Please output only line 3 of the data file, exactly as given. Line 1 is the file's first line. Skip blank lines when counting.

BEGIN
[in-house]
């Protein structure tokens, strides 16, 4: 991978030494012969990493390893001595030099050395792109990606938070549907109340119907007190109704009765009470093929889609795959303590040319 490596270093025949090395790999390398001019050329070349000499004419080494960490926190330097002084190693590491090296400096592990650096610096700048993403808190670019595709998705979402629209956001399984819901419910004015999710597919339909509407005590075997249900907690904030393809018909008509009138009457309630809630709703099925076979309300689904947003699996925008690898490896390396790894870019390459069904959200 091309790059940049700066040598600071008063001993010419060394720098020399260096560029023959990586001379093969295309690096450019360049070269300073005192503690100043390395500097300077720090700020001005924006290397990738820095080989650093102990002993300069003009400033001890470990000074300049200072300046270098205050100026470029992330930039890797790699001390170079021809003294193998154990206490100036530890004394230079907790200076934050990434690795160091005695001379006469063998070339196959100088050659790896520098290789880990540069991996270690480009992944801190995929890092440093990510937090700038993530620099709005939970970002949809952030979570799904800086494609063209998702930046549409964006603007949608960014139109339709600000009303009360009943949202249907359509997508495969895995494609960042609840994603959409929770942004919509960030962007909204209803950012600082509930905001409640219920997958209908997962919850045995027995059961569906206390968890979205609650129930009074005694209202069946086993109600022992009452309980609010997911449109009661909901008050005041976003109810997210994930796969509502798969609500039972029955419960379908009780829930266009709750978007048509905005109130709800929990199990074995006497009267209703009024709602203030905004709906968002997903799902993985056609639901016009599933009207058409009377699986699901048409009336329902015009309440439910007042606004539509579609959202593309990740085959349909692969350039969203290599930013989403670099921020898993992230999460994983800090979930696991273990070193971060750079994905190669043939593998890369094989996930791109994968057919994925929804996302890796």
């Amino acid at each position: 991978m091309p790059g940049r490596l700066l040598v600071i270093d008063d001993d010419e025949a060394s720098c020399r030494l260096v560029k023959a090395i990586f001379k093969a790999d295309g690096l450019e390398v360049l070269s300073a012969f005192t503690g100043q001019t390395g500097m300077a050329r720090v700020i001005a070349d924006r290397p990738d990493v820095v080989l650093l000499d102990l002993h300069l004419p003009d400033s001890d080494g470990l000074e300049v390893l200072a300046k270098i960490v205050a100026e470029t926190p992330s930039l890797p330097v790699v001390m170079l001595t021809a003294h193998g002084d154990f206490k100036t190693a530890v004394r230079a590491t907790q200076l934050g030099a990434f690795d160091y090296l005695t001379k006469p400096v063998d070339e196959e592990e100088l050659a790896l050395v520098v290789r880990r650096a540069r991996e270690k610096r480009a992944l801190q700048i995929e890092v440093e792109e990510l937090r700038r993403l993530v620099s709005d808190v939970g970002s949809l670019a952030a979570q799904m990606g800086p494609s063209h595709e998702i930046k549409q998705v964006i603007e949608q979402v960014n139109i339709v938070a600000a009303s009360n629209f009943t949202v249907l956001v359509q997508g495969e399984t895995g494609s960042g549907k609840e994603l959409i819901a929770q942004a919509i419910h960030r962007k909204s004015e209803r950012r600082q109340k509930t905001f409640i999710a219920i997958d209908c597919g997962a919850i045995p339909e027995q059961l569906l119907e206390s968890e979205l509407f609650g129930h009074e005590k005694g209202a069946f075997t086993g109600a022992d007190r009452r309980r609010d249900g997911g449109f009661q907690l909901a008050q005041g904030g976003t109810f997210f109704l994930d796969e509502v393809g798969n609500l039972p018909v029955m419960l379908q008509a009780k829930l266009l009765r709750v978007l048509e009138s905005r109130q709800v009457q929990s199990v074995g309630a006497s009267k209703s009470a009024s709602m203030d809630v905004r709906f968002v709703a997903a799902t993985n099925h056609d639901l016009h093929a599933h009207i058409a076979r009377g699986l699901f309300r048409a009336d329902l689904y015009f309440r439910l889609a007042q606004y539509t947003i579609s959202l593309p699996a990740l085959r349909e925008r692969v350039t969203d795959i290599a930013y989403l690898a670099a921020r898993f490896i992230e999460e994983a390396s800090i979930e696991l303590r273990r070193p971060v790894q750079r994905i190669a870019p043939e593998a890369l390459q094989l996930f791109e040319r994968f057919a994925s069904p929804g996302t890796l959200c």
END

């Amino acid at each position: 991978m091309p790059g940049r490596l700066l040598v600071i270093d008063d001993d010419e025949a060394s720098c020399r030494l260096v560029k023959a090395i990586f001379k093969a790999d295309g690096l450019e390398v360049l070269s300073a012969f005192t503690g100043q001019t390395g500097m300077a050329r720090v700020i001005a070349d924006r290397p990738d990493v820095v080989l650093l000499d102990l002993h300069l004419p003009d400033s001890d080494g470990l000074e300049v390893l200072a300046k270098i960490v205050a100026e470029t926190p992330s930039l890797p330097v790699v001390m170079l001595t021809a003294h193998g002084d154990f206490k100036t190693a530890v004394r230079a590491t907790q200076l934050g030099a990434f690795d160091y090296l005695t001379k006469p400096v063998d070339e196959e592990e100088l050659a790896l050395v520098v290789r880990r650096a540069r991996e270690k610096r480009a992944l801190q700048i995929e890092v440093e792109e990510l937090r700038r993403l993530v620099s709005d808190v939970g970002s949809l670019a952030a979570q799904m990606g800086p494609s063209h595709e998702i930046k549409q998705v964006i603007e949608q979402v960014n139109i339709v938070a600000a009303s009360n629209f009943t949202v249907l956001v359509q997508g495969e399984t895995g494609s960042g549907k609840e994603l959409i819901a929770q942004a919509i419910h960030r962007k909204s004015e209803r950012r600082q109340k509930t905001f409640i999710a219920i997958d209908c597919g997962a919850i045995p339909e027995q059961l569906l119907e206390s968890e979205l509407f609650g129930h009074e005590k005694g209202a069946f075997t086993g109600a022992d007190r009452r309980r609010d249900g997911g449109f009661q907690l909901a008050q005041g904030g976003t109810f997210f109704l994930d796969e509502v393809g798969n609500l039972p018909v029955m419960l379908q008509a009780k829930l266009l009765r709750v978007l048509e009138s905005r109130q709800v009457q929990s199990v074995g309630a006497s009267k209703s009470a009024s709602m203030d809630v905004r709906f968002v709703a997903a799902t993985n099925h056609d639901l016009h093929a599933h009207i058409a076979r009377g699986l699901f309300r048409a009336d329902l689904y015009f309440r439910l889609a007042q606004y539509t947003i579609s959202l593309p699996a990740l085959r349909e925008r692969v350039t969203d795959i290599a930013y989403l690898a670099a921020r898993f490896i992230e999460e994983a390396s800090i979930e696991l303590r273990r070193p971060v790894q750079r994905i190669a870019p043939e593998a890369l390459q094989l996930f791109e040319r994968f057919a994925s069904p929804g996302t890796l959200c």